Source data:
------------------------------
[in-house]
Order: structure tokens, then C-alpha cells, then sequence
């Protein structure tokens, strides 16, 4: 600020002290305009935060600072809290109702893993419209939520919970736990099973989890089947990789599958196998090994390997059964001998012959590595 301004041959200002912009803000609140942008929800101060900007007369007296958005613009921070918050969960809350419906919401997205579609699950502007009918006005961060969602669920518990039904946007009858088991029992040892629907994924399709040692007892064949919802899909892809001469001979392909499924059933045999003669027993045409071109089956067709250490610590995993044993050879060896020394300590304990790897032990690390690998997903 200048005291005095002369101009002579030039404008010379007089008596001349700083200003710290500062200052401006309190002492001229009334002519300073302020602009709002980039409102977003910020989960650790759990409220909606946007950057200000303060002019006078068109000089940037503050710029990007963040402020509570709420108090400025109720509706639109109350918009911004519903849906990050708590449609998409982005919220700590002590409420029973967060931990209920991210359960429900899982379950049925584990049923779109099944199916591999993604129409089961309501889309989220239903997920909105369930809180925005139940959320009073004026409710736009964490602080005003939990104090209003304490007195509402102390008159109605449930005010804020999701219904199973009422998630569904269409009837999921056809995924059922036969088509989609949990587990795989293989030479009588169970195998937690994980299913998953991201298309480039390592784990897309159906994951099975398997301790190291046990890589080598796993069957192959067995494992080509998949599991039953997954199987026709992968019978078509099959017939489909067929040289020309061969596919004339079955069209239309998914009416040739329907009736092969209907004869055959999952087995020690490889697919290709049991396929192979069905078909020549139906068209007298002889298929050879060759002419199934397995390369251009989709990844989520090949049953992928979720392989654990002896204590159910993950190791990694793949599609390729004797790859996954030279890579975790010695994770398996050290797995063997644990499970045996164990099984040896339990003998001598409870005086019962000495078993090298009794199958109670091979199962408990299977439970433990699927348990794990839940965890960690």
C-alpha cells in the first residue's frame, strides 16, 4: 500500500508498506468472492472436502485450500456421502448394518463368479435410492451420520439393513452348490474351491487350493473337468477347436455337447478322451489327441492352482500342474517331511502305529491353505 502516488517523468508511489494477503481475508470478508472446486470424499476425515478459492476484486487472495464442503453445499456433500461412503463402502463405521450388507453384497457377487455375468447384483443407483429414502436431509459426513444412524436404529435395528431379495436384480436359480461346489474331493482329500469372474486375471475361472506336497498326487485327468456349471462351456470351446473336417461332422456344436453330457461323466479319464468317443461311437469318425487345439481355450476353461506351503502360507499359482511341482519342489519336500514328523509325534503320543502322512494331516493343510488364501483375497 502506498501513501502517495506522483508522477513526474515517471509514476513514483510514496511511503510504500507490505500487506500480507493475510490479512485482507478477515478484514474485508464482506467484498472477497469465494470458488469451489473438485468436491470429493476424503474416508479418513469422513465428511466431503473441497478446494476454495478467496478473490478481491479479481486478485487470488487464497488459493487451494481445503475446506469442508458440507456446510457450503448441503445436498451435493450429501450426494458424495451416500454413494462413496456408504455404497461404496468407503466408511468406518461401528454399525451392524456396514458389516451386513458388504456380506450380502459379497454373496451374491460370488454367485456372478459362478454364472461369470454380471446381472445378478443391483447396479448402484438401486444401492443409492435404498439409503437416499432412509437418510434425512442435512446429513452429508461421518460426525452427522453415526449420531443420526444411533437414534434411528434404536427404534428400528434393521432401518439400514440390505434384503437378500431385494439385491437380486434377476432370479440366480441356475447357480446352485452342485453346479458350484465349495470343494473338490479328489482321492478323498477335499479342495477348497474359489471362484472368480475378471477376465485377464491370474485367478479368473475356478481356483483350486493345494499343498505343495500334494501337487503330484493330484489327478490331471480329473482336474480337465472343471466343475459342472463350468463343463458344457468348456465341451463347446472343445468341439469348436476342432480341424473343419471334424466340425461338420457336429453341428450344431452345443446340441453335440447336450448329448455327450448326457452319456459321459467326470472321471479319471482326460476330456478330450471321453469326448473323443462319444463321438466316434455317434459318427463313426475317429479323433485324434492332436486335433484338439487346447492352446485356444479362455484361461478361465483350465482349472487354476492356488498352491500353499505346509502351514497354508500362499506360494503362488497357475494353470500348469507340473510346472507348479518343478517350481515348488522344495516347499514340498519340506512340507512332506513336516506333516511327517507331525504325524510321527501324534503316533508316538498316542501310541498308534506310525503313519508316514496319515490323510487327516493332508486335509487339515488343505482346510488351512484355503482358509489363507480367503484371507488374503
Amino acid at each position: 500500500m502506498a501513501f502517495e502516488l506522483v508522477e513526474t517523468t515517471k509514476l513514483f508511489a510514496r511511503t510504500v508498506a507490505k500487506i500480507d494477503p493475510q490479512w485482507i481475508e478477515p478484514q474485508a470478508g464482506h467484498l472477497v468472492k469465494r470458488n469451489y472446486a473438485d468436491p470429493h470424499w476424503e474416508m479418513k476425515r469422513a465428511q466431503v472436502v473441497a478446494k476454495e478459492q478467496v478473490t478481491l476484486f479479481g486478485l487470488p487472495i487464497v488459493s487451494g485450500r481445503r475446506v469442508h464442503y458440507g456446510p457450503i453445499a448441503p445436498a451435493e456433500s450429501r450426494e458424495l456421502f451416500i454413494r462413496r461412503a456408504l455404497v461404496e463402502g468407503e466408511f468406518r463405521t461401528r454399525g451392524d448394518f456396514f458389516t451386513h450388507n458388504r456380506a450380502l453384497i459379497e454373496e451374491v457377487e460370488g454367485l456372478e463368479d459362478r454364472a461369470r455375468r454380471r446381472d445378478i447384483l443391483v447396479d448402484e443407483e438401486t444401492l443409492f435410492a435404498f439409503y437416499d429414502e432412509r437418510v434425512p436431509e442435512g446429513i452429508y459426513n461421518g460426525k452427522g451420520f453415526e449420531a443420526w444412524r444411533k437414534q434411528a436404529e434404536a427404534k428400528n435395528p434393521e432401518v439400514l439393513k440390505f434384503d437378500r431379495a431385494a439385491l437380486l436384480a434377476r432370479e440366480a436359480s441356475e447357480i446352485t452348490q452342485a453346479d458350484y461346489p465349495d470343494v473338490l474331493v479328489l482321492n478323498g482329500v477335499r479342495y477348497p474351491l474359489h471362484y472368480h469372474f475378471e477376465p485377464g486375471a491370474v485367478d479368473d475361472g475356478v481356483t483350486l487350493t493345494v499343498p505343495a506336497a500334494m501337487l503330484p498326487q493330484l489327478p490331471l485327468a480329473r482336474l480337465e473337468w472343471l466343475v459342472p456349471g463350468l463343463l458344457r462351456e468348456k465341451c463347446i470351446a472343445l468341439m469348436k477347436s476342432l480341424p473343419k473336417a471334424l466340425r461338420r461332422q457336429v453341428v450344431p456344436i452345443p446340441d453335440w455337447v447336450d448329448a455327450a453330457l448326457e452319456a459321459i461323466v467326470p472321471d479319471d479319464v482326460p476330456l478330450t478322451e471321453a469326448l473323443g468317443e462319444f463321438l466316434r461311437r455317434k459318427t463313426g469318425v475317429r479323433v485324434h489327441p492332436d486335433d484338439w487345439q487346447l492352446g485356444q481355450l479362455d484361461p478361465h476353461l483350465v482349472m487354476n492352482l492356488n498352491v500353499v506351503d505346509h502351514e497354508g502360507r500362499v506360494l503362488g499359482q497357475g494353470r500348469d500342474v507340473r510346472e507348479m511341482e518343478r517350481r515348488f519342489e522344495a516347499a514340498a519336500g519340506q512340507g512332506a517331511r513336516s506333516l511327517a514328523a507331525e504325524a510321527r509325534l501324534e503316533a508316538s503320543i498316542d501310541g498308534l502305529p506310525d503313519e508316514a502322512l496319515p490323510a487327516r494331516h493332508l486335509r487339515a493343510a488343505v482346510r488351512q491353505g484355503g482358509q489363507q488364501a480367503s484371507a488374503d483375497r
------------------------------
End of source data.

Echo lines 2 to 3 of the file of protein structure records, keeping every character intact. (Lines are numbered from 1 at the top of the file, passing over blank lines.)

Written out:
Order: structure tokens, then C-alpha cells, then sequence
């Protein structure tokens, strides 16, 4: 600020002290305009935060600072809290109702893993419209939520919970736990099973989890089947990789599958196998090994390997059964001998012959590595 301004041959200002912009803000609140942008929800101060900007007369007296958005613009921070918050969960809350419906919401997205579609699950502007009918006005961060969602669920518990039904946007009858088991029992040892629907994924399709040692007892064949919802899909892809001469001979392909499924059933045999003669027993045409071109089956067709250490610590995993044993050879060896020394300590304990790897032990690390690998997903 200048005291005095002369101009002579030039404008010379007089008596001349700083200003710290500062200052401006309190002492001229009334002519300073302020602009709002980039409102977003910020989960650790759990409220909606946007950057200000303060002019006078068109000089940037503050710029990007963040402020509570709420108090400025109720509706639109109350918009911004519903849906990050708590449609998409982005919220700590002590409420029973967060931990209920991210359960429900899982379950049925584990049923779109099944199916591999993604129409089961309501889309989220239903997920909105369930809180925005139940959320009073004026409710736009964490602080005003939990104090209003304490007195509402102390008159109605449930005010804020999701219904199973009422998630569904269409009837999921056809995924059922036969088509989609949990587990795989293989030479009588169970195998937690994980299913998953991201298309480039390592784990897309159906994951099975398997301790190291046990890589080598796993069957192959067995494992080509998949599991039953997954199987026709992968019978078509099959017939489909067929040289020309061969596919004339079955069209239309998914009416040739329907009736092969209907004869055959999952087995020690490889697919290709049991396929192979069905078909020549139906068209007298002889298929050879060759002419199934397995390369251009989709990844989520090949049953992928979720392989654990002896204590159910993950190791990694793949599609390729004797790859996954030279890579975790010695994770398996050290797995063997644990499970045996164990099984040896339990003998001598409870005086019962000495078993090298009794199958109670091979199962408990299977439970433990699927348990794990839940965890960690």